Land and sea: the role of terrestrial in subsea networks

Land and sea: the role of terrestrial in subsea networks

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Capacity Europe panellists discuss the role of terrestrial fibre networks in subsea cable networks across the African continent.

During the virtual session entitled, Bridging the gap: How Africa's terrestrial networks can complement continent's subsea activity, Dobek Pater, telecoms analyst at Africa Analysis and his panel of experts including David Eurin, group chief strategy officer & CEO of Liquid Sea; Amine Kandil, CEO & founder of N+ONE Datacenters; Haitham Zahran, VP - EMEA Subsea Cable Systems at PCCW Global; Nina Triantis, managing director of Standard Bank; Jan Hnizdo, CEO of Teraco, set the scene of a Africa at various points in its fibre network journey.

"I think it's fair to say that the state of development varies significantly according to Geography," said Triantis. "It only been more recently that we've seen more investment cross border, Liquid has done a lot of that and increasingly more players are crossing borders with fibre infrastructure."

It is in some countries however that Triantis says in taking fibre closer to the curb, to the business and to the home is still in "nascent stages".

Countries like South Africa is further ahead, alongside places like Kenya but when you look at somewhere like Nigeria "where there is tremendous opportunity", she says "there's been hardly any development in taking fibre to the curb, there's more fibre to the business but really very little fibre to the home."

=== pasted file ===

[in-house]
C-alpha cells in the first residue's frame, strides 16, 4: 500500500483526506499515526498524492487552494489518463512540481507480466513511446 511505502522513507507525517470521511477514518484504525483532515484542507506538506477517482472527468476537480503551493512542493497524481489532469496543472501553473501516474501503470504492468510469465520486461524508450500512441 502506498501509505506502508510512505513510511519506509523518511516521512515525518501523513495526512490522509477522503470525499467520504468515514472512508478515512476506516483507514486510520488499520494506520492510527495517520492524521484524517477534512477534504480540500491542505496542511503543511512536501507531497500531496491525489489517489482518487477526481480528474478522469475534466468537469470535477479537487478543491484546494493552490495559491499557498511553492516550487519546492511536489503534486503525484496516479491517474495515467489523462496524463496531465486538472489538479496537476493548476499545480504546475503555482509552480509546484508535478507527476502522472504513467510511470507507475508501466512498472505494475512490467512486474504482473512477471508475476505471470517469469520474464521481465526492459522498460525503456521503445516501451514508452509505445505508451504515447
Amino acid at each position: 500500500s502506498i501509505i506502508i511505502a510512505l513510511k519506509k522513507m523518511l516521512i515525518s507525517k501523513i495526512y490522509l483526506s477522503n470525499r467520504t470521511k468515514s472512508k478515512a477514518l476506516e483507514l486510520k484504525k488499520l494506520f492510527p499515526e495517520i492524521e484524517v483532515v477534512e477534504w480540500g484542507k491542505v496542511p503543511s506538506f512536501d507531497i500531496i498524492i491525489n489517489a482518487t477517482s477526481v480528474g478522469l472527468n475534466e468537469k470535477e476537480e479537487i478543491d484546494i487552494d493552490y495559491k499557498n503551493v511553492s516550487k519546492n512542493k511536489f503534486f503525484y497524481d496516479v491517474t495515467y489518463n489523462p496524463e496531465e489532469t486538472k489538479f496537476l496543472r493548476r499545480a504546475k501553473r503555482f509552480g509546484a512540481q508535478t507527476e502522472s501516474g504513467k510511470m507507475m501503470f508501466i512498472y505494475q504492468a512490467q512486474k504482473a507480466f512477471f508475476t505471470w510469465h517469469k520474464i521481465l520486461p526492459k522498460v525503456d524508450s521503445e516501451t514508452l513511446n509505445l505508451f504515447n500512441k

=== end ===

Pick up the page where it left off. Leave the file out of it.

Echoing these sentiments, Liquid's Eurin said "It's fair to say that the backbone deployment across the continent has made a huge amount of progress but there is still a lot of work to be done.

While recognising that "most of the data centres are interconnected" therefore enabling to move to move content from country to country, continent to continent, he explains that  many of the secondary countries (in terms of GDP) will miss a lot of the capacity that is going to be created by landing new submarine cables such as 2Africa and Equiano, without the proper build out of these network backbones,

"We're going need to continue to keep building backbones and connecting countries together to bring the capacity that lands in one place to another. Liquid's model is to partner with companies that have already built fibre across Africa."

It is the scale of the continent that makes Africa such an appealing location for investors and developers alike. Zahran reminds that that with a population of roughly 1.34 billion due to increase to 2.5 billion by 2050, is no surprise why so much is happening there.

"The traffic is doubling every 18 months in Africa, and as far as the mobile broadband, it's moving at pace from the 3G to 4G. Additionally, 41%, the population is less than 15-year-old, so you can imagine how such a population will effect data usage in the near future. That's why most of the, hyperscalers and the big operators are approaching Africa and trying to do business there."

Unsurpringly, Zahran said that the reason why places like Kenya, South Africa and Egypt are considered hubs is because they have a good backbones.

"That's why it is easy to approach such countries and they extend the offshore capacity to a data centre or to operators inside the country. If we want to create more hubs we need to build out that terrestrial connectivity," he said.

On the place of data centres in the African ecosystem, Hnizdo said "…they all go hand in hand. As we're seeing the subsea cables develop and terrestrial fibre networks grow, so too are you seeing an interest in data centre."